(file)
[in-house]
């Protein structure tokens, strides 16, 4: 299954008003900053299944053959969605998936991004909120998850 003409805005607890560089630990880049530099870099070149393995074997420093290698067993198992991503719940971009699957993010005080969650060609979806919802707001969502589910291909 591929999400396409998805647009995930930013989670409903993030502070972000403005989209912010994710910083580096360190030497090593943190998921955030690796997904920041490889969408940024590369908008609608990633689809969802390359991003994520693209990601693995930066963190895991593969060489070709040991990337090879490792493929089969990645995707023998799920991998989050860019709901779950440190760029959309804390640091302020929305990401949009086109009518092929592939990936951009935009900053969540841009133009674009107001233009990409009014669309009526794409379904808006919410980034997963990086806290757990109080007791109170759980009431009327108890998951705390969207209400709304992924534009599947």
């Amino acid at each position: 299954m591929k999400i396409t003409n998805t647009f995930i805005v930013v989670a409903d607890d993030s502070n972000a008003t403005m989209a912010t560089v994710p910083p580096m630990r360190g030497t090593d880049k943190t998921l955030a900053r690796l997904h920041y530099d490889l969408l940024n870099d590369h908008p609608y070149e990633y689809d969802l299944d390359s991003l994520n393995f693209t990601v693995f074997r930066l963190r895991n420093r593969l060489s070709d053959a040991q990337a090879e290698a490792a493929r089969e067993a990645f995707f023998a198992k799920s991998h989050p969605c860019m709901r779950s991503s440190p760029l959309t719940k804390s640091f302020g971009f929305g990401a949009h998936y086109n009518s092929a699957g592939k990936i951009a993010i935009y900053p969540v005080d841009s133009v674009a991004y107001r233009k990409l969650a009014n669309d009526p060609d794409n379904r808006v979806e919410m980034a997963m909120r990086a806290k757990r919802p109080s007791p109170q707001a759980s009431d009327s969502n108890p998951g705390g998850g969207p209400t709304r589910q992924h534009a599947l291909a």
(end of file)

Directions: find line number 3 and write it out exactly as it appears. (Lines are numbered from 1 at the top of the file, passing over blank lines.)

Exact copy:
């Amino acid at each position: 299954m591929k999400i396409t003409n998805t647009f995930i805005v930013v989670a409903d607890d993030s502070n972000a008003t403005m989209a912010t560089v994710p910083p580096m630990r360190g030497t090593d880049k943190t998921l955030a900053r690796l997904h920041y530099d490889l969408l940024n870099d590369h908008p609608y070149e990633y689809d969802l299944d390359s991003l994520n393995f693209t990601v693995f074997r930066l963190r895991n420093r593969l060489s070709d053959a040991q990337a090879e290698a490792a493929r089969e067993a990645f995707f023998a198992k799920s991998h989050p969605c860019m709901r779950s991503s440190p760029l959309t719940k804390s640091f302020g971009f929305g990401a949009h998936y086109n009518s092929a699957g592939k990936i951009a993010i935009y900053p969540v005080d841009s133009v674009a991004y107001r233009k990409l969650a009014n669309d009526p060609d794409n379904r808006v979806e919410m980034a997963m909120r990086a806290k757990r919802p109080s007791p109170q707001a759980s009431d009327s969502n108890p998951g705390g998850g969207p209400t709304r589910q992924h534009a599947l291909a």